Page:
Until a few weeks ago, family farmers at the Água Fria Youth Cooperative in Bahia, Brazil did not know much about open-source software, or software that can be changed by anyone. Nor had they heard of blockchain, a kind of open, distributed ledger that records online transactions permanently in a tamper-proof environment. But when they learned of the potential of these technologies to leverage their businesses, they became instant fans.
The Água Fria farmers are among the first users of an app designed to facilitate the acquisition of goods and services by family farming associations and cooperatives in Brazil’s northeastern states of Bahia and Rio Grande do Norte.
People can use the app, which is available for Android and Apple devices, to digitally sign contracts, saving time and paper for buyers and suppliers. Open-source and blockchain technologies make every business transaction secure and easy to audit.
“This is unlike anything we have ever seen before. Initially, we feared we would not know how to use the system, but it is actually very easy to learn. Today we want to use it for everything,” says Rafael Borges, president of the Água Fria Youth Cooperative. The organization has used the system to purchase a laptop, a printer, and a GPS device. It is now looking to use it to buy equipment for raising free-range chickens.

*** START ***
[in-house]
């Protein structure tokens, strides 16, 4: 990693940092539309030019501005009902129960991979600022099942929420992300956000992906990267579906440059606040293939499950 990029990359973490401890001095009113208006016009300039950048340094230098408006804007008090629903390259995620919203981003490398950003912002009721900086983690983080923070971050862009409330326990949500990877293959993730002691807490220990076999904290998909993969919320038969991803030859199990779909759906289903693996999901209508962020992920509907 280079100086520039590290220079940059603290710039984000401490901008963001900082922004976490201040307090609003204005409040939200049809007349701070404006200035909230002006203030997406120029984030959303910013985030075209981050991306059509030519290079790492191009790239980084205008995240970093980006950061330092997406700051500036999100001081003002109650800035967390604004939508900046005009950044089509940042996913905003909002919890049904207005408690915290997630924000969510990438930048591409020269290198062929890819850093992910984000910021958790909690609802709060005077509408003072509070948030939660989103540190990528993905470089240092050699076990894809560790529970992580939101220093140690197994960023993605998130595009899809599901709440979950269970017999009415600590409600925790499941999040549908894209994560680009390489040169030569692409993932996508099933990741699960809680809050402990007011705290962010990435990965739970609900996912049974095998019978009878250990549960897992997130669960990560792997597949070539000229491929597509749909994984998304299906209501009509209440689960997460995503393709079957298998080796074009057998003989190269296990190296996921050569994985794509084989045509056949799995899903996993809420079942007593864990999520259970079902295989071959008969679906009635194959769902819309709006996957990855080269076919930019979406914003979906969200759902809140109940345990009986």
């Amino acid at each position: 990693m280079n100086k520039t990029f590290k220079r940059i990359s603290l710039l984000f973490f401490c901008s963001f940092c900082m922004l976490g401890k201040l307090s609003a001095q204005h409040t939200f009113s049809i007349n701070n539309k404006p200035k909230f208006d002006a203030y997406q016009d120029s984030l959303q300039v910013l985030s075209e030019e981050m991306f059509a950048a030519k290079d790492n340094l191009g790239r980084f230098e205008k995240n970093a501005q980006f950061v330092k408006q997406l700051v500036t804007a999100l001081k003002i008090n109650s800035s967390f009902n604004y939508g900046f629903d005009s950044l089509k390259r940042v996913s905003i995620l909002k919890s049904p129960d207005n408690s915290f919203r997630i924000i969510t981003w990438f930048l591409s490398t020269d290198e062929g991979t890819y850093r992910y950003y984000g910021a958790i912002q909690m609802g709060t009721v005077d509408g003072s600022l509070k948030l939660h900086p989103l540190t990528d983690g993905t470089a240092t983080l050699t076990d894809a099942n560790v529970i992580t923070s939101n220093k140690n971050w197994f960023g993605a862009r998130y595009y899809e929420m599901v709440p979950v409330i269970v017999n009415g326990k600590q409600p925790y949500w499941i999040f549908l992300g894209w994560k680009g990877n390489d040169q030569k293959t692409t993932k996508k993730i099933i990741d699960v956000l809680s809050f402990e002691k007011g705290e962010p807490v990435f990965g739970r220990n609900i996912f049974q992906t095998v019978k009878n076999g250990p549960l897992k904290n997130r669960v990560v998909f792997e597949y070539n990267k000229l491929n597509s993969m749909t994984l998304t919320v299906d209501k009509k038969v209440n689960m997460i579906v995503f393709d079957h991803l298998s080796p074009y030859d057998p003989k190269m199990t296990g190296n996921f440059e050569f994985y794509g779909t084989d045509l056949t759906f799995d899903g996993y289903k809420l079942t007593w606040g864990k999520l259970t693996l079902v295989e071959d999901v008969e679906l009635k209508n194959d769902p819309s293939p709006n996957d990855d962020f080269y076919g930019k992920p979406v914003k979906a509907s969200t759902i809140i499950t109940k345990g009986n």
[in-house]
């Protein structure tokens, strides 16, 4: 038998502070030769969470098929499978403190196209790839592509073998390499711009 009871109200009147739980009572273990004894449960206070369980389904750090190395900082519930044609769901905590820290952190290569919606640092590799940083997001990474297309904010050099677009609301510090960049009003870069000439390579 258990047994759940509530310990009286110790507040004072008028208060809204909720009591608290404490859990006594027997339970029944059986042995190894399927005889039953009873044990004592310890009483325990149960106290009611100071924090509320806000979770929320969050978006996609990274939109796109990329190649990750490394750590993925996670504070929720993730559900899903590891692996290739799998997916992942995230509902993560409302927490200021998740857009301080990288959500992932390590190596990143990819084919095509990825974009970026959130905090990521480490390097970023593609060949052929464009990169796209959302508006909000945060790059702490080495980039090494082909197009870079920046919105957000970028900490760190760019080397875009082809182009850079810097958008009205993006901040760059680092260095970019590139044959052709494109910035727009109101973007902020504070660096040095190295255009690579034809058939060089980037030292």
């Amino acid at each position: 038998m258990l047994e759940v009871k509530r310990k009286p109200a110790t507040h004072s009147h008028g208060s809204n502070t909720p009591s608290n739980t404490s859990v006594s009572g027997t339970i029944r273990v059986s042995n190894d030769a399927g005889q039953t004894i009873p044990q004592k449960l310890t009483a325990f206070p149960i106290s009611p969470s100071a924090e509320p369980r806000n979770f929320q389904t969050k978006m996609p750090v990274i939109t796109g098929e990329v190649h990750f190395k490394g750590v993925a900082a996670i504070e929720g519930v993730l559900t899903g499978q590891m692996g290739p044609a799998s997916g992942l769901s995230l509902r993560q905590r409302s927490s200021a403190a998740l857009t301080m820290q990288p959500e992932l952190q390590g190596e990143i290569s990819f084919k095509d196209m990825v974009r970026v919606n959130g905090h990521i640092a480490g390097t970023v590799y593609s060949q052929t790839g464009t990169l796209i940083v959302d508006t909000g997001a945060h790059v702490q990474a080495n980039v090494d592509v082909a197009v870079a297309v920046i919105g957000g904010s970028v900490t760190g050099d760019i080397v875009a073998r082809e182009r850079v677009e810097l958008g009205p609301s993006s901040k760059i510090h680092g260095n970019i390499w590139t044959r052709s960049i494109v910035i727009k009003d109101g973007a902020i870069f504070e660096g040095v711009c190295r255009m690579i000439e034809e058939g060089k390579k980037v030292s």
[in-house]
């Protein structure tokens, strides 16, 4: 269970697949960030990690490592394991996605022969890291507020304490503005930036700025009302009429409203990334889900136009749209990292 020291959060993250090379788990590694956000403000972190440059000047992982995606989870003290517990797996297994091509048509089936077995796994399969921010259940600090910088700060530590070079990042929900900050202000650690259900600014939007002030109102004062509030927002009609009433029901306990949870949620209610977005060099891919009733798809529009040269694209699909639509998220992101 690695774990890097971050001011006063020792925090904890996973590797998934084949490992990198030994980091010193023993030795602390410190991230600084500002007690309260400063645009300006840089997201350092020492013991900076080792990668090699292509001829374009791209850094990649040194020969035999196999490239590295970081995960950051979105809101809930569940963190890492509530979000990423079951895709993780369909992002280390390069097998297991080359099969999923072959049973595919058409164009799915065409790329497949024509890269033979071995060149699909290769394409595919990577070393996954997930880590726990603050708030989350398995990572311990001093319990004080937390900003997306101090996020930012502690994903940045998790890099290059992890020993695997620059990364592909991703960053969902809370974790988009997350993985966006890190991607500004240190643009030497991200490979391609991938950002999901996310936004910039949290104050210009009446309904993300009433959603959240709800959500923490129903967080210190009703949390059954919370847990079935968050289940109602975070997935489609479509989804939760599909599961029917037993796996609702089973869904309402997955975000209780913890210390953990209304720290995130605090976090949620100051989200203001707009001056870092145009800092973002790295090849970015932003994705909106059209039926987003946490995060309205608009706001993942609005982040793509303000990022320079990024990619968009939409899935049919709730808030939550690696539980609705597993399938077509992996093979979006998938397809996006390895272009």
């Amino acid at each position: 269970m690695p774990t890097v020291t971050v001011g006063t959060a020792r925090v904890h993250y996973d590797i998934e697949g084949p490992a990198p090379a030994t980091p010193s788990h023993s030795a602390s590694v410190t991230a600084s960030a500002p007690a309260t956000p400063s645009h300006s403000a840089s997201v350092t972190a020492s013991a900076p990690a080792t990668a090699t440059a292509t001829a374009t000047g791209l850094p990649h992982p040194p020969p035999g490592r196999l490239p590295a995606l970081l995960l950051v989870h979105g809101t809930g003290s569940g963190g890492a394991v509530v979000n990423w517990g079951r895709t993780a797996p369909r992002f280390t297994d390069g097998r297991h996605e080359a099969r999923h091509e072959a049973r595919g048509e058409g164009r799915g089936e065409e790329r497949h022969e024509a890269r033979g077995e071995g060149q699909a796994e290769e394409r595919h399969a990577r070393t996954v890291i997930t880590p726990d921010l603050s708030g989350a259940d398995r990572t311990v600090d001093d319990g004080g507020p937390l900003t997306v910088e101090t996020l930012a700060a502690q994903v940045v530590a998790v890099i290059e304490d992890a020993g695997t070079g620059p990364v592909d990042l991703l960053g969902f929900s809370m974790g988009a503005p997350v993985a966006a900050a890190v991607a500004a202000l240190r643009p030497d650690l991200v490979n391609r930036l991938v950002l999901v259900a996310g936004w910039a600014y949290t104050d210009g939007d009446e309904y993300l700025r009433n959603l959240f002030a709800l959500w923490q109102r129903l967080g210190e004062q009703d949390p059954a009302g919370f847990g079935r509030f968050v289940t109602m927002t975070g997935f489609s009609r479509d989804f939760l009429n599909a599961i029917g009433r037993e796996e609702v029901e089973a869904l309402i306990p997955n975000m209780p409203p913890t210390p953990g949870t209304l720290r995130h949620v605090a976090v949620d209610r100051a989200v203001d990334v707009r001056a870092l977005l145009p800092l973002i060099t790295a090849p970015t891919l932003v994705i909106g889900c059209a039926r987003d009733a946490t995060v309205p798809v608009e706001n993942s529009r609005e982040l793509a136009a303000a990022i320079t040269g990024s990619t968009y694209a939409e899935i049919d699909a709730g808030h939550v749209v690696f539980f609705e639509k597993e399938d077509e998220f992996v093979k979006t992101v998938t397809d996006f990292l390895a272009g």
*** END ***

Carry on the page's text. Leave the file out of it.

The Decade of Family Farming
This new way of doing business was made possible by a partnership between the World Bank and the state governments of Bahia and Rio Grande do Norte as part of a much-needed effort to transform rural areas. “Providing farmers like Rafael and his colleagues with access to information technologies will be key to increasing rural productivity and helping feed the world's population, set to reach 9.7 billion people by 2050,” says World Bank rural development expert Fátima Amazonas, who runs Bahia Produtiva (Productive Bahia) and RN Sustentável (Sustainable RN), two projects benefitting from the new tool.
Family farmers produce 80 % of the world's food and manage three quarters of the planet's natural resources, according to the Food and Agriculture Organization of the United Nations (FAO).
With internet-enabled cell phones, apps, and other tools, family farmers can access more data and make better decisions, the FAO said in the Information and Communication Technology (ICTs) in Agriculture report published in 2017.
“The spread of mobile phones in rural areas has already caused major changes in the agricultural sector. Reducing these costs [of using cell phones] in developing countries ... helps promote market access, facilitates financial inclusion and risk management, contributes significantly to early warning, and can be central in revolutionizing agricultural extension,” the report found.
The FAO has designated the period from 2019 to 2028 as the United Nations Decade of Family Farming, and its action plan underscores the need to expand access to information technologies to more farmers and rural organizations. This requires investment.